In an effort to better understand how their customers interact with mobile apps, certain companies employed a third-party analytics data that can record everything you do while inside an application, including every single tap, swipe and text input.
Air Canada, Expedia, Hotels.com, Singapore Airlines and Abercrombie & Fitch are among the companies mentioned in the probe.
The recordings are generated through the companies' use of Glassbox, a customer experience analytics firm that allows developers to embed "session replay" technology into their apps. And, these were recorded as sessions without users even being unaware and without their permission, and further wasn't mentioned in the apps' descriptions or policies for that matter. "Our App Store Review Guidelines require that apps request explicit user consent and provide a clear visual indication when recording, logging or otherwise making a record of user activity", it said.
Apple gave the developer in question less than one day to remove the code and resubmit their app or the app would be removed from the app store, the email said.
Most people, including me, would be wary of giving permission to an app to record the on-screen activities unless they specifically tell us what they're capturing.
The App Analyst said "This allows Air Canada employees - and anyone else capable of accessing the screenshot database - to see unencrypted credit card and password information".
TechCrunch queried companies that employ Glassbox technology inside their apps about The App Analyst'sreported findings. The apps involved with the aforementioned company are from airlines, hotel and travel services, banks, financiers, retailers, and even carriers. If customers see that the app is recording their activities, they might get cautious or exit the app.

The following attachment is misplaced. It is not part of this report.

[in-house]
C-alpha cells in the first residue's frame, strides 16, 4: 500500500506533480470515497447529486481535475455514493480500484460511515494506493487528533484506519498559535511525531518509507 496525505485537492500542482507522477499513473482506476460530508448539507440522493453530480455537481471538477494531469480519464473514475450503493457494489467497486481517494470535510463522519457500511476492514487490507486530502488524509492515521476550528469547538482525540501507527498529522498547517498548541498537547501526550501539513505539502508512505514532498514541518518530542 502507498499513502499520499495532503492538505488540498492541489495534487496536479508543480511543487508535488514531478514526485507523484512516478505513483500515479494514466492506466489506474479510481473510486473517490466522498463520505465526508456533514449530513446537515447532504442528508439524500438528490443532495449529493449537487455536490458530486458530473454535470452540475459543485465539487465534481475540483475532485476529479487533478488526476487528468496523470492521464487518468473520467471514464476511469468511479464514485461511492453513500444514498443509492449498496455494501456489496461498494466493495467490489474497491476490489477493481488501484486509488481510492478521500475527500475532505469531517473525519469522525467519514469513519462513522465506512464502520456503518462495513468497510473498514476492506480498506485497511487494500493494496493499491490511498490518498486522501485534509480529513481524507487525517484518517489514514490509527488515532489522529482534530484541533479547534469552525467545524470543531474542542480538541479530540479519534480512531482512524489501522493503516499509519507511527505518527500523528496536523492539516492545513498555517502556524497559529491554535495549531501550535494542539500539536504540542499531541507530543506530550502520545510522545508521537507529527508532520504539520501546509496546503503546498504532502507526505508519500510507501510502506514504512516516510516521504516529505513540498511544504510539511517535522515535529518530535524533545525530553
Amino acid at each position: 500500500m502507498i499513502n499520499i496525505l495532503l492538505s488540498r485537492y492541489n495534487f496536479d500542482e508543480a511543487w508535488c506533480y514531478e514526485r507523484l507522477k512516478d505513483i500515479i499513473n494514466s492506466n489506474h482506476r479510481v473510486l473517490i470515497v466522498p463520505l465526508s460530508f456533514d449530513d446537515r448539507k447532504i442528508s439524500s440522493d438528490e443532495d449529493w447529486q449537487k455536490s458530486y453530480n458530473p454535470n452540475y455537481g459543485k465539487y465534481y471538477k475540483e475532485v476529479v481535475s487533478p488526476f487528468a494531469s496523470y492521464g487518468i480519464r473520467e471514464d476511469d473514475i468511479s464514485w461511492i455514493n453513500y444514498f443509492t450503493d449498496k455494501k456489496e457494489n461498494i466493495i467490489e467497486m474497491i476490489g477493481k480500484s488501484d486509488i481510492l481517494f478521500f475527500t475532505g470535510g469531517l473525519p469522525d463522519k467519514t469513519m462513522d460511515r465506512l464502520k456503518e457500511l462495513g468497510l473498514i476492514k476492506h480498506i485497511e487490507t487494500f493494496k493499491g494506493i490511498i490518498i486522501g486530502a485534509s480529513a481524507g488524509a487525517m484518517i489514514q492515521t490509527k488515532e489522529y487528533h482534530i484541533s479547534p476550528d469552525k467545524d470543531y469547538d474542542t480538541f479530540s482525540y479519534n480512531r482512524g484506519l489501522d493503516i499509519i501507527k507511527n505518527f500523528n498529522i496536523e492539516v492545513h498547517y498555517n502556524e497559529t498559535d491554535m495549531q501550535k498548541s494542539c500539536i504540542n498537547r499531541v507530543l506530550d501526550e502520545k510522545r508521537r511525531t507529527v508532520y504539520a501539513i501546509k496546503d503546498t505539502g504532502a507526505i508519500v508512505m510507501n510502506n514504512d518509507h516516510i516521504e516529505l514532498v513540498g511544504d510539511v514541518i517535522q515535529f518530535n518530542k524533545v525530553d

In response, a Glassbox spokesperson said that the TechCrunch investigation was "interesting, but also misleading".
Tech Crunch subsequently asked the Analyst to look at a sample of apps that Glassbox had listed on its website to see if these other apps have the same problem.
Expedia noted that its brands aren't using Glassbox on any of its "native applications for iOS or Android".
Since the reports were published, an Air Canada spokesperson has told TechCrunch that it uses "customer provided information to ensure we can support their travel needs and to ensure we can resolve any issues that may affect their trips".
Glassbox's technology records every action the user takes while navigating through an app, including any screenshots that are snapped.
Last week, Apple temporarily cut off Facebook's access to its internal apps after it was discovered the social network had used a programme designed for internal app testing to distribute a market research app to members of the public who had agreed to let Facebook access all the data on their devices. Moreover, some of these apps also sell your data to the advertisers without letting you know.
"The protection of customer data and privacy is of the utmost priority to us".